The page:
The Role of MIC in Fire Sprinkler System Corrosion

Thank you to our guest contributor, Lucas Kirn, with Engineered Corrosion Solutions (ECS). Stay tuned for more posts on the role of corrosion in sprinkler systems and also check out ECS’s Website and Blog:

Dry System with Galvanized Pipe Oxygen Corrosion Has Breached Zinc Layer and Attacked Base Black Steel (3)      Wet System with Black Steel Pipe Accumulation of Solids and Sludge due to Oxygen (3)

Picture on left: Wet System with Black Steel Pipe, Accumulation of Solids and Sludge due to Oxygen

Picture on right: Dry System with Galvanized Pipe, Oxygen Corrosion Has Breached Zinc Layer and Attacked Base Black Steel

The Role of MIC in Fire Sprinkler System Corrosion

You may have heard the term “MIC” used in reference to corrosion problems in fire sprinkler systems, as it has become synonymous with all general corrosion activity in sprinkler systems. MIC, which stands for microbiologically influenced corrosion, is a very specific type of corrosion caused by bacteria. Over the past several years many practitioners in the fire sprinkler industry have over-emphasized the role that bacteria play in causing corrosion in a fire sprinkler system while under-emphasizing the predominant role that oxygen plays in the corrosion that occurs in these systems.

The simple fact is that the primary cause of internal corrosion (metal loss) in fire sprinkler systems is oxygen attack of the iron and zinc (in the case of galvanized pipe) that are used to fabricate fire sprinkler system piping. While it is true that MIC is often a contributing factor to the overall corrosion picture, it is not the primary cause of internal corrosion. Moreover, the solids that are produced by the action of oxygen on the metal piping actually produce conditions that favor the proliferation of bacteria in the system.

Oxygen is present as a component in the air trapped within the fire sprinkler piping system at a level of about 21%. When oxygen dissolves in any water that contacts the fire sprinkler piping, it becomes available to react with the metal pipe. This corrosion reaction produces solids that are trapped within the fire sprinkler system piping that tend to settle at low points because they are more dense than water. Solids provide an ideal environment for bacteria to colonize. In addition the solids may be nutrient sources for bacteria. For example, iron oxide solids provide a fundamental nutrient for iron related bacteria (IRB), which is the most common form of bacteria found in fire sprinkler systems.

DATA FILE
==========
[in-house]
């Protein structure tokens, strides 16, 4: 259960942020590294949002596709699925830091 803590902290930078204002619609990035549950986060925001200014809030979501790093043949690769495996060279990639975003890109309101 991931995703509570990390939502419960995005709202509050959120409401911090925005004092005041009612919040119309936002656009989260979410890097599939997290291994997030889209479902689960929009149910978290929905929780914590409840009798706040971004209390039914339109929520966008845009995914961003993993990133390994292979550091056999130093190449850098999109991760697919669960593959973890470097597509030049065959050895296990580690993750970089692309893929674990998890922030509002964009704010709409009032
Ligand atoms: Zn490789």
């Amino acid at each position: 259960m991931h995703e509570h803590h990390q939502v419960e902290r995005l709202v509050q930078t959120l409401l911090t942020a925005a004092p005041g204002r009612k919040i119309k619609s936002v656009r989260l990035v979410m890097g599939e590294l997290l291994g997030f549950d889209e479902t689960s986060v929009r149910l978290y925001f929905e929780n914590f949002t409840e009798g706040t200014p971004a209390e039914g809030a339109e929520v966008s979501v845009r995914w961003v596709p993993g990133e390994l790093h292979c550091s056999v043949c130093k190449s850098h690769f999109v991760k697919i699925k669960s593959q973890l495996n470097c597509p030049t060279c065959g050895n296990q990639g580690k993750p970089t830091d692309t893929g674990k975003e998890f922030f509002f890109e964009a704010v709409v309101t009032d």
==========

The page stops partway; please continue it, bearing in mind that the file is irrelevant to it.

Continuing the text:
The main point of confusion for most people is whether the presence of bacteria is necessary to initiate pitting underneath corrosion by-product solids in a fire sprinkler system. One strong piece of evidence supporting the fact that bacteria are not necessary to initiate pitting can be found in galvanized steel pipe systems. Based on water samples analyzed from galvanized steel system piping, there is a lack of microbial contamination in the water and deposit samples from the corroding galvanized systems which indicates that MIC is not a viable explanation for the corrosion that is taking place. Additionally, soluble zinc can be biocidal when levels in the water exceed 800 ppm, which means the environment will not support the growth of bacteria. Data collected from galvanized dry and preaction systems indicates that it is very common to find zinc levels in the water at levels between 1000 ppm and 2000 ppm. All of the evidence strongly supports oxygen corrosion as the predominant mechanism that leads to rapid pitting and metal loss in these systems.

Corrosion control programs for fire sprinkler systems that seek to slow down or stop the leaks and metal loss by controlling or killing bacteria without addressing oxygen as the primary cause of corrosion WILL NOT be successful. The most effective corrosion control strategy must include provisions to prevent attack of the fire sprinkler system piping by oxygen that is dissolved in the water. This is true for wet, dry and preaction fire protection systems.

Removing the oxygen from sprinkler system piping reduces the corrosion rate in multiple ways:

  1. Removal of oxygen prevents the formation of additional solid deposits in system piping.
  2. By preventing the iron oxide solid deposits from forming, the nutrient source of many of the bacteria has been eliminated.
  3. Without oxygen, even if any deposits remain in the system, secondary corrosion mechanisms will not take place since there is no corrosive gas available to complete the corrosion reaction.

Once oxygen corrosion is controlled, controlling or preventing microbiologically influenced corrosion (MIC) becomes much easier primarily because the system remains free of the solids that support the growth and proliferation of bacteria.

AIE Inspection Services has considerable experience working with corrosion in fire sprinkler systems. Whether you’re tired of dealing with sprinkler system leaks, you’re actively replacing piping, or you want to understand how extensive your corrosion problem really is, we can provide you with answers. Along with our partner, Engineered Corrosion Solutions (ECS), we will provide you with a customized solution for your property that minimizes downtime and costs while ensuring peace of mind.

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